The Spaniard walked away from St James’ Park over the summer when his contract expired, but he claims money played no part in a move to China
Rafael Benitez has lifted the lid on his acrimonious departure from Newcastle United, with the Spaniard revealing that “unfulfilled promises” and broken trust forced him out.
Having become a firm fan favourite during his time at St James’ Park, the fans were desperate to see the former Liverpool boss commit to a new contract this summer.
Instead, they saw him walk away at the end of his deal, with the Magpies board failing to reach an agreement with a coach who had worked wonders in difficult circumstances.
Benitez has since made a lucrative move to China, linking up with CSL side Dalian Yifang, but claims such a switch was only considered once bridges were burned at Newcastle and it became apparent that there was no way he could remain in charge.
Explaining a long-running saga in The Athletic, the ex-Chelsea and Real Madrid coach said: “People in Newcastle have been talking about my decision to move to China without knowing what happened behind the scenes during my three years at St James’ Park.
“I haven’t wanted to say too much about that – I’ve encouraged supporters to get behind Steve Bruce and his new team – but I’ve been made aware of what Lee Charnley, Newcastle’s managing director, claimed in the club’s match programme last weekend and I think it’s important I address that.
“Hopefully, it will be the last time I have to do so. In the future I want to write about football and nothing but football.
“When I joined Newcastle in 2016, I did it with all my heart. I could feel the history and see the potential of the club and I wanted to be part of a project and to stay close to my family on Merseyside.
“I tried to do my best every day, even staying when we went down to the Championship and saying no to other offers – bigger offers than the one I recently accepted with Dalian Yifang, by the way. If I was only interested in moving ‘for money’, as Charnley stated, I could have done it much earlier.
“Over my long career, and especially in my time at Newcastle, I’ve always shown commitment to my club, its city and its community and I’ve done it with professionalism and honesty. I want to remember the good moments I spent in the north east – and there were many of them – and not have to keep denying things about my time there or about my departure.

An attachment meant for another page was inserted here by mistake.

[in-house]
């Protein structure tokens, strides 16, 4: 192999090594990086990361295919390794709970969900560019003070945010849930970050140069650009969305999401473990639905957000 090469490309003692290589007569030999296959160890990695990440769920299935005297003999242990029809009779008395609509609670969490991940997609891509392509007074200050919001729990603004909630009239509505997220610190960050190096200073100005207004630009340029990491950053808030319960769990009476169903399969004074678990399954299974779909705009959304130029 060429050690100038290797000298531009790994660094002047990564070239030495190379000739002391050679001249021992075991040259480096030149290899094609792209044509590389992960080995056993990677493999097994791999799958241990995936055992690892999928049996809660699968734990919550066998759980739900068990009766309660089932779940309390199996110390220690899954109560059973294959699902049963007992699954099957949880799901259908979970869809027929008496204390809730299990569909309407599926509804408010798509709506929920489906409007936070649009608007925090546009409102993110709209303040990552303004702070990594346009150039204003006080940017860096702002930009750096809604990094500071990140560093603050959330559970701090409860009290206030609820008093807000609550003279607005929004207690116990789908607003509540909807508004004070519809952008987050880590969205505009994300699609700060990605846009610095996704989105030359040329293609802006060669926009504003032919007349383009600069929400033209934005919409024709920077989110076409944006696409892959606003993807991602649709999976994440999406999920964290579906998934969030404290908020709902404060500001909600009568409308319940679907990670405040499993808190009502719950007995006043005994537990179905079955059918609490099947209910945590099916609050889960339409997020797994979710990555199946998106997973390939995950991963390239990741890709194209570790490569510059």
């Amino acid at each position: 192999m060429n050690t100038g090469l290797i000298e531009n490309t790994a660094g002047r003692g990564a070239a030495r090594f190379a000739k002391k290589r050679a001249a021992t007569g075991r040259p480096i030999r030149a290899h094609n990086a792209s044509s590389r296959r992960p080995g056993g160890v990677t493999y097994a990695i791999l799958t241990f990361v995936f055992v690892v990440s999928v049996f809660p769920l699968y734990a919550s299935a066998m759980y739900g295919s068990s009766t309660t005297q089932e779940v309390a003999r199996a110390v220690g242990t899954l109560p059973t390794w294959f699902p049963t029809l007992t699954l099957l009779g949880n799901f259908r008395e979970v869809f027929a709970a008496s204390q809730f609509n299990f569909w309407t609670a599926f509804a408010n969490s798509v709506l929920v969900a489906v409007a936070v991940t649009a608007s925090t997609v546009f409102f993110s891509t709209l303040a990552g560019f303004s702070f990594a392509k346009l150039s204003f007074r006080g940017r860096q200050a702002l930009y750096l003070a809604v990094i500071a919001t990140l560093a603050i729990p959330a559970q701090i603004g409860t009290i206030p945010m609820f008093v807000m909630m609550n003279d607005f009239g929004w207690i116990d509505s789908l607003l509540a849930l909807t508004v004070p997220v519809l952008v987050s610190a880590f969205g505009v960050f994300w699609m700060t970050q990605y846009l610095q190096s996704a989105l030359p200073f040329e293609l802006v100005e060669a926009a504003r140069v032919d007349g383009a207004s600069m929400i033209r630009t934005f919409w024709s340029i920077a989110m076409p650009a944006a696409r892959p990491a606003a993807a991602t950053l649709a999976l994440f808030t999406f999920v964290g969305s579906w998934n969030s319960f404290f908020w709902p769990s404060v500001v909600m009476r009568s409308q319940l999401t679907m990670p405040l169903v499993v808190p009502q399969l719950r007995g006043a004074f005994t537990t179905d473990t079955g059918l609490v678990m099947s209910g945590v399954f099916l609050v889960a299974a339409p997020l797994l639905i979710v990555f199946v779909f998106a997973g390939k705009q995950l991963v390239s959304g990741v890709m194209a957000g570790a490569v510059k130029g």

“Newcastle’s board had a year to sort out my contract but, when we met after the end of last season, they didn’t make me an offer I could accept. They told me they didn’t want to invest in the academy or the training ground – if they like, I can explain the reason why Mike Ashley refused to do that. Their idea of a project was a policy of signing players under 24 and, in my opinion, the budget available was not enough to compete for the top 10.
“After that meeting, I knew they would not come back with a serious offer and, when it arrived, 19 days later, it was for the same salary as three years earlier and with less control over signings. Charnley’s comments in the programme about having a deal agreed for Joelinton in February explains a lot that I couldn’t understand at that time.
“After three years of unfulfilled promises, I didn’t trust them.
“When we finished 10th in the Premier League in our first season back, all players and staff were paid a bonus – aside from my coaching team. That felt like a punishment for me not signing an extension.
“So, by the end, I knew there would not be a proper offer and they knew I was not signing.
“I couldn’t explain that in public because I was not allowed to talk to the press without their permission, so I was waiting until late June, like every fan, hoping there would be good news about Newcastle’s prospective takeover.
“The time was passing and we were losing job opportunities in Europe. I couldn’t wait forever. I’m a family man and I have a responsibility to them, my staff, Paco [Francisco de Míguel Moreno], Antonio [Gomez] and Mikel [Antia], and their families, too. I don’t like to gamble with the future of my people.
“In front of us we had three options: nothing serious from Newcastle, the hope of a possible takeover or a different project. Yes, it was a big offer in China – I have never denied that – but it was also another continent and another league, from a club giving us a lot of recognition and respect. That decision wasn’t easy, but it was clear.”
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